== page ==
The Act provides three levels of protection: wild, scenic, and recreational. “Wild” rivers are free of dams, generally inaccessible except by trail, and represent vestiges of primitive America. “Scenic” rivers are free of dams, with shorelines or watersheds still largely primitive and shorelines largely undeveloped, but accessible in places by roads. “Recreational” rivers are readily accessible by road or railroad, may have some development along their shorelines, and may have been dammed in the past.
The Bureau of Land Management manages 38 wild and scenic rivers including more than 2,050 river miles. California BLM manages eight "recreational" wild and scenic rivers:
The Bureau of Land Management is one of several agencies responsible for management of national historic or scenic trails. In 1968, Congress established the National Trails System and designated the first national trails.
National historic trails are extended trails that closely follow a historic trail or route of travel of national significance. Route segments may be followed, in many cases, by motorized vehicle, on horseback, or on foot and are generally linked by auto tour routes. Designation identifies and protects historic routes, historic remnants, and artifacts for public use and enjoyment. The Bureau of Land Management is responsible for over 4,500 miles of 10 national historic trails. In California, BLM co-manages three national historic trails:
California National Historic Trail
Juan Bautista de Anza National Historic Trail
Old Spanish National Historic Trail
National scenic trails are extended trails that provide maximum outdoor recreation potential for the enjoyment and conservation of the various landscape qualities – scenic, historical, natural, and cultural – of the areas they pass through. The Bureau of Land Management is responsible for over 600 miles along three National Scenic Trails.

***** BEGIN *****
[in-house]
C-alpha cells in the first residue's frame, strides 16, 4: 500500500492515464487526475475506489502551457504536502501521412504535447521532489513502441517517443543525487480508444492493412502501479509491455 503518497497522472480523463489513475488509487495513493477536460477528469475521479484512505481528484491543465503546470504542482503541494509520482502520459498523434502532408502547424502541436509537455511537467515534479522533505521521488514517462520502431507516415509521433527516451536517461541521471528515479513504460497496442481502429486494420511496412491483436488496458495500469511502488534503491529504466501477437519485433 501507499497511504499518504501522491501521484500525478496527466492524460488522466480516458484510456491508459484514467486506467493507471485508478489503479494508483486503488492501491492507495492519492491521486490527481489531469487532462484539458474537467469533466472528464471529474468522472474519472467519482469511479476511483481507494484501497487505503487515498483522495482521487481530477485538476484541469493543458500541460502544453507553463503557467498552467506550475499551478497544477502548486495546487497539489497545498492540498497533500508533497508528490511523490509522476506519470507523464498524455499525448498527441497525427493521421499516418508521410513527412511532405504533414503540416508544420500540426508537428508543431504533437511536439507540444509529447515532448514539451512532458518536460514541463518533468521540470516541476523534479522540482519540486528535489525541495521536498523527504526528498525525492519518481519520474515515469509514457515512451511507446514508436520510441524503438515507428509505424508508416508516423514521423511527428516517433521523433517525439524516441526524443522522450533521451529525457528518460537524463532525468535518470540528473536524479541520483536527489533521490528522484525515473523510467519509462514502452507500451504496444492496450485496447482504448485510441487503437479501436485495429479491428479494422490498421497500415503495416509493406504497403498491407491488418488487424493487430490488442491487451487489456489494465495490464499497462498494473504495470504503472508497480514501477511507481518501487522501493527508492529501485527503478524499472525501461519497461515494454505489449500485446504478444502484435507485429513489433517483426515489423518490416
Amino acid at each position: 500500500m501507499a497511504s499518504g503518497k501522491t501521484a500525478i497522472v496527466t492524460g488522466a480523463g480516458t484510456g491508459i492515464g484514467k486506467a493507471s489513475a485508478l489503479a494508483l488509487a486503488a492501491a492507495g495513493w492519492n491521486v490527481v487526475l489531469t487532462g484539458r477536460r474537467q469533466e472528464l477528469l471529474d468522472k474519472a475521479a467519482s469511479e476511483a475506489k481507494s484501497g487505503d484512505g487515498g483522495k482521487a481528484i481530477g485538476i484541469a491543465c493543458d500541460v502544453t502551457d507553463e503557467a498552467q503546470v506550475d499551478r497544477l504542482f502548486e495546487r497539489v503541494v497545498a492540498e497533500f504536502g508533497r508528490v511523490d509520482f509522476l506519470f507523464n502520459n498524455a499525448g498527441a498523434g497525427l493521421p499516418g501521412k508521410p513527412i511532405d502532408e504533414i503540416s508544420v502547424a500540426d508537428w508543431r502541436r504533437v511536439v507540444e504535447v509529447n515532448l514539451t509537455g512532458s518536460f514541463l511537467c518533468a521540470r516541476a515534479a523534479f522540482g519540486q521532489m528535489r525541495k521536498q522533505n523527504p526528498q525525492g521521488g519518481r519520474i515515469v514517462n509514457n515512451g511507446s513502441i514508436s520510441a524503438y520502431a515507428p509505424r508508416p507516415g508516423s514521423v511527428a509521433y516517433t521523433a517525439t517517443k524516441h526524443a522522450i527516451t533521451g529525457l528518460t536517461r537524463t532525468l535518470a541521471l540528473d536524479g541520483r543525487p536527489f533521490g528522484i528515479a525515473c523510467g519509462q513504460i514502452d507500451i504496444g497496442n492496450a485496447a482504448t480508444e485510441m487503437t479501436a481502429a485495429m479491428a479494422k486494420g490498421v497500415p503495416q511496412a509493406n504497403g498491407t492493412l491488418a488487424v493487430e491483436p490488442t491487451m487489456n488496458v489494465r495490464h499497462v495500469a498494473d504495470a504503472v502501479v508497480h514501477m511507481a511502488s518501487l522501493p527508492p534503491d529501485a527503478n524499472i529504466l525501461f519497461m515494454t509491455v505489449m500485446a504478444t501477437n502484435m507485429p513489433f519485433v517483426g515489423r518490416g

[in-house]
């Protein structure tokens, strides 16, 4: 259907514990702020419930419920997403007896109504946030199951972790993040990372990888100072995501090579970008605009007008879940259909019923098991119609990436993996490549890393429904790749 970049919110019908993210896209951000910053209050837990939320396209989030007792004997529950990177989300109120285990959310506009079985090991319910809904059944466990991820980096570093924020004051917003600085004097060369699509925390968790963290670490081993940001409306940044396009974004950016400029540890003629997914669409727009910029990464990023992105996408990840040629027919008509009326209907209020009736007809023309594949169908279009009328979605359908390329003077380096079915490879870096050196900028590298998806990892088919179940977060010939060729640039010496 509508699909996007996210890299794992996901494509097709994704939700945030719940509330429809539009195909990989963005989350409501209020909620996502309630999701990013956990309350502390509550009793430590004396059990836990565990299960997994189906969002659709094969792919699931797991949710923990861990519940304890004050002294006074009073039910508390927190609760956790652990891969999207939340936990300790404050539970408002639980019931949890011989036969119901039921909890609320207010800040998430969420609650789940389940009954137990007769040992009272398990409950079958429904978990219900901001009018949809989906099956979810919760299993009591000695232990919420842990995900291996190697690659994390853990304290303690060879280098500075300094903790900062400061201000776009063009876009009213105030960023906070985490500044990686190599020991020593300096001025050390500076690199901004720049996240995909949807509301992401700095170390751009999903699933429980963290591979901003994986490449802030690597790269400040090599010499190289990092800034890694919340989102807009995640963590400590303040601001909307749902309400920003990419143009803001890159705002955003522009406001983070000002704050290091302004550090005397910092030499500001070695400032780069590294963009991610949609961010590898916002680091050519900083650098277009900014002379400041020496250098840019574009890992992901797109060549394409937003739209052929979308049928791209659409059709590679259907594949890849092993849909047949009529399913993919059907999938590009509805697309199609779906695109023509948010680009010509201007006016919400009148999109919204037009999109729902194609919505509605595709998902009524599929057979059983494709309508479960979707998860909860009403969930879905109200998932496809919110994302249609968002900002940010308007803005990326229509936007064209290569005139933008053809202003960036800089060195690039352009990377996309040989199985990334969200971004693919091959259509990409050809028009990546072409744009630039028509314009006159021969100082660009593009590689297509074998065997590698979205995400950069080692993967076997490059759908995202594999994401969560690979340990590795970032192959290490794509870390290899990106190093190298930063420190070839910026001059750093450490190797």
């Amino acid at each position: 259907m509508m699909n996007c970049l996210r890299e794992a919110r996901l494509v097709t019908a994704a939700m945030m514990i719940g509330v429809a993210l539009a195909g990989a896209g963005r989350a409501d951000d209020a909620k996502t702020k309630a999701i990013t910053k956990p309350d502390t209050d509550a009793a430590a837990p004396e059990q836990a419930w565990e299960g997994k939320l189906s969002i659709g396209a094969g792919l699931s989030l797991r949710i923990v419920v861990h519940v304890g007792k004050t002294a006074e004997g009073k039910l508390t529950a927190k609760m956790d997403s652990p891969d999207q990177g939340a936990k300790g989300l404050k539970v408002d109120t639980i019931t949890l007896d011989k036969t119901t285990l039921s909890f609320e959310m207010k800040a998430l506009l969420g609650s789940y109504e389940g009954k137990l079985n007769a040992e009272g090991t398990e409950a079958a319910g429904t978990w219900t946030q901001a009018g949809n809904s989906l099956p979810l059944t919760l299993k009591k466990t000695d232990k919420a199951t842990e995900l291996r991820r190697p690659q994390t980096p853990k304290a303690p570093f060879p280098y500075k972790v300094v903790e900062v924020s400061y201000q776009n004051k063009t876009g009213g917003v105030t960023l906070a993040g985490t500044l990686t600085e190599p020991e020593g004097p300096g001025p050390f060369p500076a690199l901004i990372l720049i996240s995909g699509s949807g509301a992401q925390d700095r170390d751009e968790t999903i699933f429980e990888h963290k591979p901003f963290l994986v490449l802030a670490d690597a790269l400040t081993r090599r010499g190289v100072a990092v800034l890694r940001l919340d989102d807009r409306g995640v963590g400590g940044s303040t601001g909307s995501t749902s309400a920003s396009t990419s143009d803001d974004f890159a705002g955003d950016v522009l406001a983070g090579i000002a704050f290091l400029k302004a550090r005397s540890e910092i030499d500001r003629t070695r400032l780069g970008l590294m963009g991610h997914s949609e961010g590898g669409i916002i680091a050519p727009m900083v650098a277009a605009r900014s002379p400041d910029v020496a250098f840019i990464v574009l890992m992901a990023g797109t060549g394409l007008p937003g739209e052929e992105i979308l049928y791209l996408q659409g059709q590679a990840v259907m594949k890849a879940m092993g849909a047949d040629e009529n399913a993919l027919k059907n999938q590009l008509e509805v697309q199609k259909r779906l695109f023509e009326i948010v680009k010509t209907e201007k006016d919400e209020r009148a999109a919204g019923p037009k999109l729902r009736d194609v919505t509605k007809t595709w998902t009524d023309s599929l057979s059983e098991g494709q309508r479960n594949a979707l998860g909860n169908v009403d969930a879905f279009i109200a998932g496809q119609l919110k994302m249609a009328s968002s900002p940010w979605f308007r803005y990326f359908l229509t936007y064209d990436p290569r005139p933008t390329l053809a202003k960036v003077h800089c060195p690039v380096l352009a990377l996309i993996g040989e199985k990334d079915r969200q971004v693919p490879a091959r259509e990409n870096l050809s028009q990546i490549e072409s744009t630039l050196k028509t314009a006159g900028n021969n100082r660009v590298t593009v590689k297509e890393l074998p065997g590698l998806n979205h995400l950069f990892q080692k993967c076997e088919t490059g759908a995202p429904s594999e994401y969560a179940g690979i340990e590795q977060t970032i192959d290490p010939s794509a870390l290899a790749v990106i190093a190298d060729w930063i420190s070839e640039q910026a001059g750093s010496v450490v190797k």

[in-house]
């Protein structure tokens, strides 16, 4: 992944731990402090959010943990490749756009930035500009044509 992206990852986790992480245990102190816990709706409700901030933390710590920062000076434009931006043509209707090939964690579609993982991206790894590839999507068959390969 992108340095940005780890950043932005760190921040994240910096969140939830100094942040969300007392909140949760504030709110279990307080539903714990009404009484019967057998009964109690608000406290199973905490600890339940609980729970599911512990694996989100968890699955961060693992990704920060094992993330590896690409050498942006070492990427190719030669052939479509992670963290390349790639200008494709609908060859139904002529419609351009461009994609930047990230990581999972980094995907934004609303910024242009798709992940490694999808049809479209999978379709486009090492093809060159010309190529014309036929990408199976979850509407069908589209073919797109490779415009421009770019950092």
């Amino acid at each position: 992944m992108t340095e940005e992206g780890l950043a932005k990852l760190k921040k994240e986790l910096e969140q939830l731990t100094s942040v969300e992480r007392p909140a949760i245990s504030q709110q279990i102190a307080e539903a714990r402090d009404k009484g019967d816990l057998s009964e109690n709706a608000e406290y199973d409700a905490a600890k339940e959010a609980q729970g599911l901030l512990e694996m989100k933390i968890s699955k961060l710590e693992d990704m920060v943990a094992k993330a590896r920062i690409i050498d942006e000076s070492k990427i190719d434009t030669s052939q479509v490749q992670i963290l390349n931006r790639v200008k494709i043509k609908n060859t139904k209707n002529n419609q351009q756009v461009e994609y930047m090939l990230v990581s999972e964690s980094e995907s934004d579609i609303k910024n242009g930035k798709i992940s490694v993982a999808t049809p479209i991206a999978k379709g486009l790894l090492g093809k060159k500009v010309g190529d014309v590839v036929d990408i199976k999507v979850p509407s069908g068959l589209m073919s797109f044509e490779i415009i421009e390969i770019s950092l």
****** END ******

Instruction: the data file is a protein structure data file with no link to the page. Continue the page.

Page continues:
BLM California manages portions of the Pacific Crest National Scenic Trail (PCT).
Many people use "wilderness" to describe any remote, rugged and undeveloped land. Since passage of the 1964 Wilderness Act, the word has a very specific meaning. Only federal land designated by Congress as wilderness, becomes part of the National Wilderness Preservation System. The purpose of wilderness is "to secure for the American people of present and future generations the benefits of an enduring resource of wilderness .... devoted to the public purposes of recreation, scenic, scientific, educational, conservation, and historical use" (from the Wilderness Act). Wilderness designation is considered the "gold standard" of protection for the natural, undeveloped, and untrammeled character of these places.
Wilderness lands offer outstanding opportunities for achieving solitude or pursuing primitive recreation activities such as hiking, hunting, wildlife viewing, and horseback riding. They provide a "living laboratory" for scientific research as well as a wild place for diverse plant and animal life.
Wilderness areas are places of solitude where people can experience freedom from our fast-paced industrialized society. They are places where people can renew the human spirit through association with the natural world. Wilderness areas are also remote places where visitors must be prepared with the proper skills and equipment to experience nature on its own terms.
Large areas areas of California are still primitive, natural, and roadless. Of the 222 wilderness areas admininstered by the Bureau of Land Management, California BLM manages 87 of these areas, or 3.8 million acres, as part of the National Wilderness Preservation System. These represent some of the National Landscape Conservation System's most spectacular landscapes, ranging from desert sand dunes to the Pacific coastline, and from river canyons to mountain peaks.
Wilderness Study Areas
Wilderness Study Areas are managed much like wilderness and are open to a variety of backcountry recreation opportunities including hiking, horseback riding, hunting, and backpacking to name a few.
In 1976, Congress directed the Bureau of Land Management through the Federal Land Policy and Management Act (FLPMA) to inventory areas with wilderness character and respond to Congress within 15 years.
California BLM began the inventory in 1978 and made its suitability recommendations to Congress in 1991. Congress has designated wilderness for some WSAs, has designated new WSAs, and has released others from further WSA management restrictions. As a result, California BLM now manages 68 WSAs totaling over 1 million acres.